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Thursday, January 31, 2013

Kensington Market fish store shut down due to Rat infestation


A fish market in Kensington Market is expected to remain closed until Friday after it was shut down this week by Toronto Public Health for a severe rat infestation.
New Seaway Fish Market on Baldwin St. had been issued a conditional pass in November after inspectors found the beginning of a rat infestation problem.
But when inspectors went to investigate a new complaint Monday, they found a severe rat infestation, said Jim Chan, manager of food safety program for Toronto Public Health.

“They didn’t comply with the initial order to take care of it,” Chan said.
“Due diligence is important and if they see early signs of infestation, they should contact pest control right away.”
Owner Kim Chou said he takes full responsibility for the rat problem and hopes his customers will continue to come in and shop.
“This had gone too far and it got out of my control,” he said Thursday. “We will do better to keep it clean. We’re supposed to find it earlier and it was our fault that we didn’t do it.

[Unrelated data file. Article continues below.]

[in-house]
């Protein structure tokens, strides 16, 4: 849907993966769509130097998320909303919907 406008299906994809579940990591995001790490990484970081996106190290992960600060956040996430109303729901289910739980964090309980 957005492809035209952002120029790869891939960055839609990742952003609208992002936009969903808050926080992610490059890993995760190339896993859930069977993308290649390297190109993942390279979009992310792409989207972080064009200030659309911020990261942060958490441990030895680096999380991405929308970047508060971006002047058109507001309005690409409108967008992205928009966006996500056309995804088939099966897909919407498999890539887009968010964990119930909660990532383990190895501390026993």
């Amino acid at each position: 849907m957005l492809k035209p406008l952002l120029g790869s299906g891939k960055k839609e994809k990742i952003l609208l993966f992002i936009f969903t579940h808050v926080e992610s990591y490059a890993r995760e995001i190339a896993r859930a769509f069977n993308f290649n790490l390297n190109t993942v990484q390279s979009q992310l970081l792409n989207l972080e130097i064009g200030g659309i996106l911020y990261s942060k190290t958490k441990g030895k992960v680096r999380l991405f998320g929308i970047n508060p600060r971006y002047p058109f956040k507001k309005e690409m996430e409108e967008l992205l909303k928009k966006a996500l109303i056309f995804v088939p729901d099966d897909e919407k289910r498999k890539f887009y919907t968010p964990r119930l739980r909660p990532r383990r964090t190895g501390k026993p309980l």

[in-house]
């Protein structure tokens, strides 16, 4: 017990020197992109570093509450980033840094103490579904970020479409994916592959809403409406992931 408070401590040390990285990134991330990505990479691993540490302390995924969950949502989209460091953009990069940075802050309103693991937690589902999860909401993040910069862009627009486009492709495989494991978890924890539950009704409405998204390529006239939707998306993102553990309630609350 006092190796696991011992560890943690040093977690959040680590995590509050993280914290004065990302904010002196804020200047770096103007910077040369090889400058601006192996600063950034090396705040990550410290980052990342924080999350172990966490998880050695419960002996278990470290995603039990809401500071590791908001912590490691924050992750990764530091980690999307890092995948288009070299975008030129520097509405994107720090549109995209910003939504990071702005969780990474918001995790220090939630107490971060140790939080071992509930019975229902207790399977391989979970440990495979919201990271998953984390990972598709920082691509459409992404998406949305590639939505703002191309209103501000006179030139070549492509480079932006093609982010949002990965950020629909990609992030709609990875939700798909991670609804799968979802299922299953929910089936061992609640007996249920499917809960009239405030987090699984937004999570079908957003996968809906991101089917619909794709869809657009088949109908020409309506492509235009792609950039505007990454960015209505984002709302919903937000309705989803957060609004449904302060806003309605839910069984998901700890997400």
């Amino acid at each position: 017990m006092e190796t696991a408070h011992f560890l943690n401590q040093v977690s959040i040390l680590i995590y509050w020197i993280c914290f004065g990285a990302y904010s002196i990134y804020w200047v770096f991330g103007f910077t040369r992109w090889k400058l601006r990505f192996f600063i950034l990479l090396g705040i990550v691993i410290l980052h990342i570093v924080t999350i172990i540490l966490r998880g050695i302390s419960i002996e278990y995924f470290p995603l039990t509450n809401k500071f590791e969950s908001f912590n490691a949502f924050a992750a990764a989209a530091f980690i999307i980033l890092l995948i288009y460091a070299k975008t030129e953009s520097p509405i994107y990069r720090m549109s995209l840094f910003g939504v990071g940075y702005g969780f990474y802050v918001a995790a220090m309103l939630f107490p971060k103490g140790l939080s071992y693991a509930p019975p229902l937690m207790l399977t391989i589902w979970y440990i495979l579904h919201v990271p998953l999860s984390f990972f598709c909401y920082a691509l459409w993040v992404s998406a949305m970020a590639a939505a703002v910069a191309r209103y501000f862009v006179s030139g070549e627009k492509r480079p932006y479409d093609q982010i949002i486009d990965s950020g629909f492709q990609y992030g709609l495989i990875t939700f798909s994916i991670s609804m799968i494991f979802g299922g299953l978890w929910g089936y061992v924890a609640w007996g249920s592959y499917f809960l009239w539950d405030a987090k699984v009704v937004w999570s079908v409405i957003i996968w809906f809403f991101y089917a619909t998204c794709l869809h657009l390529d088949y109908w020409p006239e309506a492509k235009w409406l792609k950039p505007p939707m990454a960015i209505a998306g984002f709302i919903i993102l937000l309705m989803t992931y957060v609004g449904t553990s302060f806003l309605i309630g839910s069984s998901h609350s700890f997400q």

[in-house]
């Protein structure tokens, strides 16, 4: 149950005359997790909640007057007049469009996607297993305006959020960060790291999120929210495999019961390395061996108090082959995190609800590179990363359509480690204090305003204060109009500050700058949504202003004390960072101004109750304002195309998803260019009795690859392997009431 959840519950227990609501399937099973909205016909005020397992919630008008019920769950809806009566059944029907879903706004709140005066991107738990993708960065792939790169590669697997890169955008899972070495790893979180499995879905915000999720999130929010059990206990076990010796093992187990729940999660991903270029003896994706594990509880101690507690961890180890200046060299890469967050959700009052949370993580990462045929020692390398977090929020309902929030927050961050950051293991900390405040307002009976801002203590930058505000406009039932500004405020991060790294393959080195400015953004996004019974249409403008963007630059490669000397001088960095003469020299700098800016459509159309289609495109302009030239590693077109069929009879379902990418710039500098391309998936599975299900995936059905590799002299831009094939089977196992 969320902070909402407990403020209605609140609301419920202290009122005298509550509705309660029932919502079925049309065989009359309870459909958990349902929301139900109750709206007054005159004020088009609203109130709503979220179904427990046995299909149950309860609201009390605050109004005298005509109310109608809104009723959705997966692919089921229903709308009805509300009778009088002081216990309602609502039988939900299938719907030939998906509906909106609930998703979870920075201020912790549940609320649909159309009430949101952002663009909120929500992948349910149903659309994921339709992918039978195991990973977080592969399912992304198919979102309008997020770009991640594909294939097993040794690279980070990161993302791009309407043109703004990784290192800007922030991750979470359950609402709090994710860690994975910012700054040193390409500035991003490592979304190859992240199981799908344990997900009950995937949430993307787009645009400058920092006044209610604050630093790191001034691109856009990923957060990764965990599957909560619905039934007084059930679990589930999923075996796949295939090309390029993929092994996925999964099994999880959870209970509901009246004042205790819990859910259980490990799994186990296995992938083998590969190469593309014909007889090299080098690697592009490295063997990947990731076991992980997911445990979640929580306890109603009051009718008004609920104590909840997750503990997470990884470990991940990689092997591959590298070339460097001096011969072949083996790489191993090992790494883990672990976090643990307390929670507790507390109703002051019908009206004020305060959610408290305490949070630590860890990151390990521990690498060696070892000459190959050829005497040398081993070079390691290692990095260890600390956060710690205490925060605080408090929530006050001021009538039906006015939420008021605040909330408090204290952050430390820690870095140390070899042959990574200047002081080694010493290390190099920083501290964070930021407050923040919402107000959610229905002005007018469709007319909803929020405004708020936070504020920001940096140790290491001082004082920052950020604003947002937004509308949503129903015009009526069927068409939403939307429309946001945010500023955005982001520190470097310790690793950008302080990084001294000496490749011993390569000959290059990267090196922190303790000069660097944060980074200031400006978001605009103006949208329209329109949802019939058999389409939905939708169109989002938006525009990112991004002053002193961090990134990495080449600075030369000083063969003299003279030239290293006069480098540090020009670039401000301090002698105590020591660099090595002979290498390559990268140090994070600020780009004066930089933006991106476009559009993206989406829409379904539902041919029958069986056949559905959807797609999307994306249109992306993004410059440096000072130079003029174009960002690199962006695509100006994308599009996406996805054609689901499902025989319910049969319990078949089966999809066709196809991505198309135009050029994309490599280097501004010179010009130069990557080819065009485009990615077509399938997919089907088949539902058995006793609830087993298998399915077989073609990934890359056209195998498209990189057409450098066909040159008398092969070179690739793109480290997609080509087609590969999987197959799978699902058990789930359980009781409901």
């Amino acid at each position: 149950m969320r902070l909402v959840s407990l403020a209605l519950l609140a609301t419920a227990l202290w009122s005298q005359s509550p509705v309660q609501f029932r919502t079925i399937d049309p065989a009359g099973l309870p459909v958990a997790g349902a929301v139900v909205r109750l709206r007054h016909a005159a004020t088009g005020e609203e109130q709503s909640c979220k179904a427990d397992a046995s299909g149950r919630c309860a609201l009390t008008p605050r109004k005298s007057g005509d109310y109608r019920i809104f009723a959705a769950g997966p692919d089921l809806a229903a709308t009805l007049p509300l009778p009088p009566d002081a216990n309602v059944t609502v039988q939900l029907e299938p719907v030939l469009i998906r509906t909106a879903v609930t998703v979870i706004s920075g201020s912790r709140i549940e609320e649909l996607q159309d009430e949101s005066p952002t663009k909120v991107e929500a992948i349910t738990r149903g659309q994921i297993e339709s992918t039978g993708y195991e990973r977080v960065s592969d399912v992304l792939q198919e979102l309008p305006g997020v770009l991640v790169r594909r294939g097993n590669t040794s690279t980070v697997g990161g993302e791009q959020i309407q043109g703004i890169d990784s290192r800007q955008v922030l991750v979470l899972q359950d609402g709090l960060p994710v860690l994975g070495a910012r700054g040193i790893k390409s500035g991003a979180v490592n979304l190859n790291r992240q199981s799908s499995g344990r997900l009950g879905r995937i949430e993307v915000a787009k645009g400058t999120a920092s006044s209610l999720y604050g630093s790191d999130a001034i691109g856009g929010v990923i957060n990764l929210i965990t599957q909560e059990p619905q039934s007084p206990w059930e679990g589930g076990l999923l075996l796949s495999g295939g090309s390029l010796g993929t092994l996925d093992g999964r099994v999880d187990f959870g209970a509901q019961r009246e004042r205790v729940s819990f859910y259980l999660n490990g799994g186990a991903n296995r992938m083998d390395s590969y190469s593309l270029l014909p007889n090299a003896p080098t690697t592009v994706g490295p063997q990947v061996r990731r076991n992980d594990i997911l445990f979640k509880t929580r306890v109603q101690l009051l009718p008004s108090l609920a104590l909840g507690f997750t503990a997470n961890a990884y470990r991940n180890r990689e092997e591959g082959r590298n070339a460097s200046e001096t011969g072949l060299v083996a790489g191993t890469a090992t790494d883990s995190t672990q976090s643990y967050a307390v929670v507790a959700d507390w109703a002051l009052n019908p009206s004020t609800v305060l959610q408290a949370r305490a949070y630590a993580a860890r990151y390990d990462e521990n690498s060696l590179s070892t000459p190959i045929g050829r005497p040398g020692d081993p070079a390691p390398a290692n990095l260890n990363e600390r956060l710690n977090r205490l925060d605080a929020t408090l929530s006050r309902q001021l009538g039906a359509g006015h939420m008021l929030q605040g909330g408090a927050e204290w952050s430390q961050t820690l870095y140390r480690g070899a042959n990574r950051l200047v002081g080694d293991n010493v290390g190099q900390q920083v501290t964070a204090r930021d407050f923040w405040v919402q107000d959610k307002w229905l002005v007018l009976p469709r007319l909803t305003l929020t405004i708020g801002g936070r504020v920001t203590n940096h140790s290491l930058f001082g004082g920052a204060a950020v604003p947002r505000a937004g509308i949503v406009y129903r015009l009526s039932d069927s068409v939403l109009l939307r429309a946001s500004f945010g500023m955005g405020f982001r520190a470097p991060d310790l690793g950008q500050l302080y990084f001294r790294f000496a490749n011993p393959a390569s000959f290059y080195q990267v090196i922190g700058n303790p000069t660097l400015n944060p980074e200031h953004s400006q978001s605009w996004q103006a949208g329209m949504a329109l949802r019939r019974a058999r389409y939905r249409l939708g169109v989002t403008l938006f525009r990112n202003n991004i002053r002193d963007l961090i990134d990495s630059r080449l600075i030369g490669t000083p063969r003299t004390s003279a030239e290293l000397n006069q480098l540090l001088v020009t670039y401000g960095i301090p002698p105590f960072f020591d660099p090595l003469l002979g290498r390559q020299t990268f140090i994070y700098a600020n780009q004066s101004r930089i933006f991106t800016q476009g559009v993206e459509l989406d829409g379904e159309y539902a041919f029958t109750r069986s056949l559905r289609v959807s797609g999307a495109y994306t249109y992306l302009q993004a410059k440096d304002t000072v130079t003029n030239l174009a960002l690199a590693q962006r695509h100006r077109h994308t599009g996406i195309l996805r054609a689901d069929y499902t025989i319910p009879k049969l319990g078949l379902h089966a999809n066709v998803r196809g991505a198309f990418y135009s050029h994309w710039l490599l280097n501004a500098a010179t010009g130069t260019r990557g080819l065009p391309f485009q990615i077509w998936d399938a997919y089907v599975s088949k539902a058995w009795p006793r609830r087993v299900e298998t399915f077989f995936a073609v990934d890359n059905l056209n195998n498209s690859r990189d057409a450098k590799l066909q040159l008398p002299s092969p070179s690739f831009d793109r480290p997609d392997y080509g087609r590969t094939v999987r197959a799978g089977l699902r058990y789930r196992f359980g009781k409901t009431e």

“I hope the customer will understand we had this problem and it’s solved and come back.”
A Reddit user contacted Toronto Public Health after posting a photo of three rats to the popular social media website.
The inspector closed the shop immediately and monitored the shop’s owners as they handled a number of rat-related issues.
Chan said the basement was in need of major repairs.
“It had a lot of holes and serious plumbing issues,” he said, making it easy for rats to get into the shop. “The inspector issued an order to rodent-proof the whole basement area to prevent them from coming into the market.”
The shop was issued a pass on Wednesday afternoon. Chan said the shop is expected to open Friday after it is restocked. “They had to throw everything out,” he said.
Rats can sneak through a hole the size of a quarter, Chan added. Wherever there is warmth and possibility for food – a fish market, a restaurant, even a home – if there is a way, they’ll get in.
However, he added, “If (shopkeepers) maintain a good sanitation level and take immediate action, they aren’t hard to control.”

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